It is another object of the present invention to provide a novel tamperproof closure which is suitable for threaded or snap-on engagement over the nozzle of a container, the closure being provided with bottom groove means to frictionally engage circular transfer bead means on the nozzle and weakened seam means defining a bottom extension, whereby the bottom extension will always remain affixed to the container transfer bead means to provide a tamper-proof construction.
It is another object of the present invention to provide a novel tamperproof closure which employs operating components of different diameters, the part of lesser diameter overfitting the part of greater diameter whereby the parts cooperate to form a frictionally engaged, tamperproof construction.
It is another object of the present invention to provide a novel tamperproof closure that is inexpensive in maufacture, simple in design and reliable when in use.
Other objects and a fuller understanding of the invention will be had by referring to the following description and claims of a preferred embodiment thereof, taken in conjunction with the accompanying drawings, wherein like reference characters refer to similar parts throughout the several views and in which:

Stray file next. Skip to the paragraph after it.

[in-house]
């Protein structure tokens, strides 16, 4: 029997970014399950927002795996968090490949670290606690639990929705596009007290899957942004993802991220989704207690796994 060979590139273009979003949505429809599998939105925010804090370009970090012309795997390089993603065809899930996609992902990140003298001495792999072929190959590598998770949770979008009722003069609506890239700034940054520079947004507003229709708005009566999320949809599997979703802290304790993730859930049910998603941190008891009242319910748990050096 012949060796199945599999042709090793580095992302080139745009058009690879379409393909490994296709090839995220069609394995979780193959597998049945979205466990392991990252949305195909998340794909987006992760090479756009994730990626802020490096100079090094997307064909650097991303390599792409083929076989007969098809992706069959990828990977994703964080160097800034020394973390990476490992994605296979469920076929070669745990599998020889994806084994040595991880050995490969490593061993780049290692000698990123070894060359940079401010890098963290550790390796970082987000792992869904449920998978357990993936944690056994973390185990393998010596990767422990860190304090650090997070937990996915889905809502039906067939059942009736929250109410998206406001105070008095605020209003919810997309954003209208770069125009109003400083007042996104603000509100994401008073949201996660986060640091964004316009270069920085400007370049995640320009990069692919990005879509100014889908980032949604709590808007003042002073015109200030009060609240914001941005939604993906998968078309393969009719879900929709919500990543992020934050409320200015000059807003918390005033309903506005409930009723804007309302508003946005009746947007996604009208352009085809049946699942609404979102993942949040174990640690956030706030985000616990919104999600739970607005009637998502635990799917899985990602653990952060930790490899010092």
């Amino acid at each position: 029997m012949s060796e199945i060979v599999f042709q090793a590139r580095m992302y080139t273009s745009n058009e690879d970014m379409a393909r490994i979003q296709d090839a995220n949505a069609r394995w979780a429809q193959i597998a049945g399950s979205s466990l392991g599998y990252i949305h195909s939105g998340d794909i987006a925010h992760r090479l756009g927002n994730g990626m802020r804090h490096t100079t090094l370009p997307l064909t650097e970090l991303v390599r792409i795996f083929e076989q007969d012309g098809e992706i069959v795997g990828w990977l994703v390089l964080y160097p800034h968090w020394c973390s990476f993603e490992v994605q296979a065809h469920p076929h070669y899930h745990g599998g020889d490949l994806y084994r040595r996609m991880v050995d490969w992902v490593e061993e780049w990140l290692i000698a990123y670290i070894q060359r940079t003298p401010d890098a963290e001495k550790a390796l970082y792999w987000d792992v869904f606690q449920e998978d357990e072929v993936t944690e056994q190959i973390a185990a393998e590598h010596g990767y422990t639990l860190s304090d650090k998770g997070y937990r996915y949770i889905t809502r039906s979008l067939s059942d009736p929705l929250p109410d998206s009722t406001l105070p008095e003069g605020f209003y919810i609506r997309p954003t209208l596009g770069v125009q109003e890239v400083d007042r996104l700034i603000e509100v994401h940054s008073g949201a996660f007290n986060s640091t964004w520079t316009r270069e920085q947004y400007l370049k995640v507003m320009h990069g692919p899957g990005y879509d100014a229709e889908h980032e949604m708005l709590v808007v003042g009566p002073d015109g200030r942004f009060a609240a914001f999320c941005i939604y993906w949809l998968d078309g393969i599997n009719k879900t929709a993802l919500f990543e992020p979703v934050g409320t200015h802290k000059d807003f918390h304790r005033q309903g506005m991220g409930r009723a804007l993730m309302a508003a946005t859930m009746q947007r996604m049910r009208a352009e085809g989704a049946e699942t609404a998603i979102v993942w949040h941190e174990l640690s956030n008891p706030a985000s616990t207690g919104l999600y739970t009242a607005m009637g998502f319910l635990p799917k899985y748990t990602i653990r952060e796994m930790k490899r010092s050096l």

FIG. 1 is an enlarged perspective view of a tamperproof closure in accordance with the present invention.
FIG. 2 is a sectional view through the closure showing the closure immediately prior to application upon the nozzle of a container.
FIG. 3 is a view similar to FIG. 2 showing the closure fully seated upon the nozzle of the container.
FIG. 4 is a view similar to FIG. 3 showing the closure broken along the weakened seam and with the severed top in exploded relationship.
FIG. 5 is an enlarged perspective view showing a modified tamperproof closure construction.
FIG. 6 is an enlarged perspective view showing another modification of a tamperproof closure.
FIG. 7 is a side elevational view of the closure of FIG. 6 in sealed engagement over the nozzle of a container.
FIG. 8 is a cross-sectional view of the embodiment of FIG. 7 showing the modified closure about to be applied over the nozzle of the container.